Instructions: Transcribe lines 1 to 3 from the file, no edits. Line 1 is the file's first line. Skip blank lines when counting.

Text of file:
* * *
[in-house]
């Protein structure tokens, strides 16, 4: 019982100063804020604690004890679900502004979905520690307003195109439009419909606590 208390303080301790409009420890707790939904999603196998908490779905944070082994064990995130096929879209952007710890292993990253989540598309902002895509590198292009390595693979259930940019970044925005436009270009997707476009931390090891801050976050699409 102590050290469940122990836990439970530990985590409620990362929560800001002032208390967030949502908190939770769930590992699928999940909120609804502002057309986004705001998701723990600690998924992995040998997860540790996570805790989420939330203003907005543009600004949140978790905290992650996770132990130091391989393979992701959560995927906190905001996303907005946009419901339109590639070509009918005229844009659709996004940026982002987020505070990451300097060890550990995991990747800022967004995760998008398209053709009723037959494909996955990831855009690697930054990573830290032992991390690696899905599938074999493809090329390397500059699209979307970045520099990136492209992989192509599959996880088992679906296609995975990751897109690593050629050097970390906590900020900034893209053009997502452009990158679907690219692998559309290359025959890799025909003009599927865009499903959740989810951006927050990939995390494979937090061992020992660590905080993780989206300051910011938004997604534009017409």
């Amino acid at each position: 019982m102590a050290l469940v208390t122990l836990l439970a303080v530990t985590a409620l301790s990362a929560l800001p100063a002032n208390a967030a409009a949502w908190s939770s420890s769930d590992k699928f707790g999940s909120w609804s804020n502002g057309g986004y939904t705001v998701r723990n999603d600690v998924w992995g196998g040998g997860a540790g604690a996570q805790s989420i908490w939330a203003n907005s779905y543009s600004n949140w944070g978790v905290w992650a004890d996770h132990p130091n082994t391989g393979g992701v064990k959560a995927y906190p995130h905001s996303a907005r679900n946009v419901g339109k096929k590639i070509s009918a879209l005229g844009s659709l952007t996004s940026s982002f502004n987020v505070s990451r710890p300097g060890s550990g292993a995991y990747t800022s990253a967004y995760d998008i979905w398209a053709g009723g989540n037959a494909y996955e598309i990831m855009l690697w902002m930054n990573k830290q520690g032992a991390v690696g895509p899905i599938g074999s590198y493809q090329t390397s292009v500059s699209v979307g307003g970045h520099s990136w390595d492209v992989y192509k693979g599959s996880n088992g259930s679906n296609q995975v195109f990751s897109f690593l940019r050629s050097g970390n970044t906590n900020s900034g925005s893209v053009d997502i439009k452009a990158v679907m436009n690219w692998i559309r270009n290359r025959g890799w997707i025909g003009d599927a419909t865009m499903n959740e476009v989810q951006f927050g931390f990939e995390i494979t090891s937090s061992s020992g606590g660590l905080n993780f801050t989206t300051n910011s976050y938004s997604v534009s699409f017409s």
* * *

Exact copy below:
[in-house]
């Protein structure tokens, strides 16, 4: 019982100063804020604690004890679900502004979905520690307003195109439009419909606590 208390303080301790409009420890707790939904999603196998908490779905944070082994064990995130096929879209952007710890292993990253989540598309902002895509590198292009390595693979259930940019970044925005436009270009997707476009931390090891801050976050699409 102590050290469940122990836990439970530990985590409620990362929560800001002032208390967030949502908190939770769930590992699928999940909120609804502002057309986004705001998701723990600690998924992995040998997860540790996570805790989420939330203003907005543009600004949140978790905290992650996770132990130091391989393979992701959560995927906190905001996303907005946009419901339109590639070509009918005229844009659709996004940026982002987020505070990451300097060890550990995991990747800022967004995760998008398209053709009723037959494909996955990831855009690697930054990573830290032992991390690696899905599938074999493809090329390397500059699209979307970045520099990136492209992989192509599959996880088992679906296609995975990751897109690593050629050097970390906590900020900034893209053009997502452009990158679907690219692998559309290359025959890799025909003009599927865009499903959740989810951006927050990939995390494979937090061992020992660590905080993780989206300051910011938004997604534009017409």
């Amino acid at each position: 019982m102590a050290l469940v208390t122990l836990l439970a303080v530990t985590a409620l301790s990362a929560l800001p100063a002032n208390a967030a409009a949502w908190s939770s420890s769930d590992k699928f707790g999940s909120w609804s804020n502002g057309g986004y939904t705001v998701r723990n999603d600690v998924w992995g196998g040998g997860a540790g604690a996570q805790s989420i908490w939330a203003n907005s779905y543009s600004n949140w944070g978790v905290w992650a004890d996770h132990p130091n082994t391989g393979g992701v064990k959560a995927y906190p995130h905001s996303a907005r679900n946009v419901g339109k096929k590639i070509s009918a879209l005229g844009s659709l952007t996004s940026s982002f502004n987020v505070s990451r710890p300097g060890s550990g292993a995991y990747t800022s990253a967004y995760d998008i979905w398209a053709g009723g989540n037959a494909y996955e598309i990831m855009l690697w902002m930054n990573k830290q520690g032992a991390v690696g895509p899905i599938g074999s590198y493809q090329t390397s292009v500059s699209v979307g307003g970045h520099s990136w390595d492209v992989y192509k693979g599959s996880n088992g259930s679906n296609q995975v195109f990751s897109f690593l940019r050629s050097g970390n970044t906590n900020s900034g925005s893209v053009d997502i439009k452009a990158v679907m436009n690219w692998i559309r270009n290359r025959g890799w997707i025909g003009d599927a419909t865009m499903n959740e476009v989810q951006f927050g931390f990939e995390i494979t090891s937090s061992s020992g606590g660590l905080n993780f801050t989206t300051n910011s976050y938004s997604v534009s699409f017409s």